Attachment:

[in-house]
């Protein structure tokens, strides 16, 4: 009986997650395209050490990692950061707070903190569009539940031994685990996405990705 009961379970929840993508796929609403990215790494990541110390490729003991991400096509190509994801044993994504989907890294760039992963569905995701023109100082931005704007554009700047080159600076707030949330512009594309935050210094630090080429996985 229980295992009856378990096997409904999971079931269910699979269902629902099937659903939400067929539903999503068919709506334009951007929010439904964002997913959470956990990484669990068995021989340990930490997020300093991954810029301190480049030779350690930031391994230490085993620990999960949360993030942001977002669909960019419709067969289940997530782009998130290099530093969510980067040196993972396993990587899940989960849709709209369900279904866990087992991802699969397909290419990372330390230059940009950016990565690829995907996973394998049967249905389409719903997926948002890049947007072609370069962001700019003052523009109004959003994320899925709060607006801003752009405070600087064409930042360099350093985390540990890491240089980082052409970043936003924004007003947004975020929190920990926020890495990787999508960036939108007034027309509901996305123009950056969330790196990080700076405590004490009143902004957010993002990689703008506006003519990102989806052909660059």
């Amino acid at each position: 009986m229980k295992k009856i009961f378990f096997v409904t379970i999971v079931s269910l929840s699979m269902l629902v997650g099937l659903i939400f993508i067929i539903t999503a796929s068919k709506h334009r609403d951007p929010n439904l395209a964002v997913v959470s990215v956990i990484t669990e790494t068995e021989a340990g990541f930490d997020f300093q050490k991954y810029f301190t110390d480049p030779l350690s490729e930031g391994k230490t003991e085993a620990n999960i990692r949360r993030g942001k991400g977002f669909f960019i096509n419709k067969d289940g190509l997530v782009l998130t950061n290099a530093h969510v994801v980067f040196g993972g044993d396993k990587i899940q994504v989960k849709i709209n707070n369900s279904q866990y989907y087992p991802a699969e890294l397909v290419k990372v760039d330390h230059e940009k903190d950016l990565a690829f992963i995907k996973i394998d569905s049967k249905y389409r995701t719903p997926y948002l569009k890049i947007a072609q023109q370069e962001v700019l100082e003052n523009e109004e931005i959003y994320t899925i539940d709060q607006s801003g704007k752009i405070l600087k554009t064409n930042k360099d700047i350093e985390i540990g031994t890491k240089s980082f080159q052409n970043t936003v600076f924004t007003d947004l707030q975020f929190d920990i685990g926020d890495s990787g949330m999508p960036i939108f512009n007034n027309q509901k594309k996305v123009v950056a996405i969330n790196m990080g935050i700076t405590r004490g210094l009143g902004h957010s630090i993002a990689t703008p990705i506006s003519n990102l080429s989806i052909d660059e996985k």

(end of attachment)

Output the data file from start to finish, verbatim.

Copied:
[in-house]
């Protein structure tokens, strides 16, 4: 009986997650395209050490990692950061707070903190569009539940031994685990996405990705 009961379970929840993508796929609403990215790494990541110390490729003991991400096509190509994801044993994504989907890294760039992963569905995701023109100082931005704007554009700047080159600076707030949330512009594309935050210094630090080429996985 229980295992009856378990096997409904999971079931269910699979269902629902099937659903939400067929539903999503068919709506334009951007929010439904964002997913959470956990990484669990068995021989340990930490997020300093991954810029301190480049030779350690930031391994230490085993620990999960949360993030942001977002669909960019419709067969289940997530782009998130290099530093969510980067040196993972396993990587899940989960849709709209369900279904866990087992991802699969397909290419990372330390230059940009950016990565690829995907996973394998049967249905389409719903997926948002890049947007072609370069962001700019003052523009109004959003994320899925709060607006801003752009405070600087064409930042360099350093985390540990890491240089980082052409970043936003924004007003947004975020929190920990926020890495990787999508960036939108007034027309509901996305123009950056969330790196990080700076405590004490009143902004957010993002990689703008506006003519990102989806052909660059």
């Amino acid at each position: 009986m229980k295992k009856i009961f378990f096997v409904t379970i999971v079931s269910l929840s699979m269902l629902v997650g099937l659903i939400f993508i067929i539903t999503a796929s068919k709506h334009r609403d951007p929010n439904l395209a964002v997913v959470s990215v956990i990484t669990e790494t068995e021989a340990g990541f930490d997020f300093q050490k991954y810029f301190t110390d480049p030779l350690s490729e930031g391994k230490t003991e085993a620990n999960i990692r949360r993030g942001k991400g977002f669909f960019i096509n419709k067969d289940g190509l997530v782009l998130t950061n290099a530093h969510v994801v980067f040196g993972g044993d396993k990587i899940q994504v989960k849709i709209n707070n369900s279904q866990y989907y087992p991802a699969e890294l397909v290419k990372v760039d330390h230059e940009k903190d950016l990565a690829f992963i995907k996973i394998d569905s049967k249905y389409r995701t719903p997926y948002l569009k890049i947007a072609q023109q370069e962001v700019l100082e003052n523009e109004e931005i959003y994320t899925i539940d709060q607006s801003g704007k752009i405070l600087k554009t064409n930042k360099d700047i350093e985390i540990g031994t890491k240089s980082f080159q052409n970043t936003v600076f924004t007003d947004l707030q975020f929190d920990i685990g926020d890495s990787g949330m999508p960036i939108f512009n007034n027309q509901k594309k996305v123009v950056a996405i969330n790196m990080g935050i700076t405590r004490g210094l009143g902004h957010s630090i993002a990689t703008p990705i506006s003519n990102l080429s989806i052909d660059e996985k």